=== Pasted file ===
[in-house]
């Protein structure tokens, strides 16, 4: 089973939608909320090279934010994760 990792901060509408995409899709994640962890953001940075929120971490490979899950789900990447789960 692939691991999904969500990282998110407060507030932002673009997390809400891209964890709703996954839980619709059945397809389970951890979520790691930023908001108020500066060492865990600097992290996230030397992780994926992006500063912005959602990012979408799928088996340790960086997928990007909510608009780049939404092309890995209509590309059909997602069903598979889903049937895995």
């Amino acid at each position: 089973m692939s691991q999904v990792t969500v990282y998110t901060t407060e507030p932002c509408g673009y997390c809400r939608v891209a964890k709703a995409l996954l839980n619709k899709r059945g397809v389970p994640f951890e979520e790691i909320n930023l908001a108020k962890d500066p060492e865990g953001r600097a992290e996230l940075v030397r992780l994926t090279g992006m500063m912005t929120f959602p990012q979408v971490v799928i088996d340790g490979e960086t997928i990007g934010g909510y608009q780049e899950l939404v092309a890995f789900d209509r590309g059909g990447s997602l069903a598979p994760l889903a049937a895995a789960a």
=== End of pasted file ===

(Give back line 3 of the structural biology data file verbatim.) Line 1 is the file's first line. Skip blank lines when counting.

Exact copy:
């Amino acid at each position: 089973m692939s691991q999904v990792t969500v990282y998110t901060t407060e507030p932002c509408g673009y997390c809400r939608v891209a964890k709703a995409l996954l839980n619709k899709r059945g397809v389970p994640f951890e979520e790691i909320n930023l908001a108020k962890d500066p060492e865990g953001r600097a992290e996230l940075v030397r992780l994926t090279g992006m500063m912005t929120f959602p990012q979408v971490v799928i088996d340790g490979e960086t997928i990007g934010g909510y608009q780049e899950l939404v092309a890995f789900d209509r590309g059909g990447s997602l069903a598979p994760l889903a049937a895995a789960a």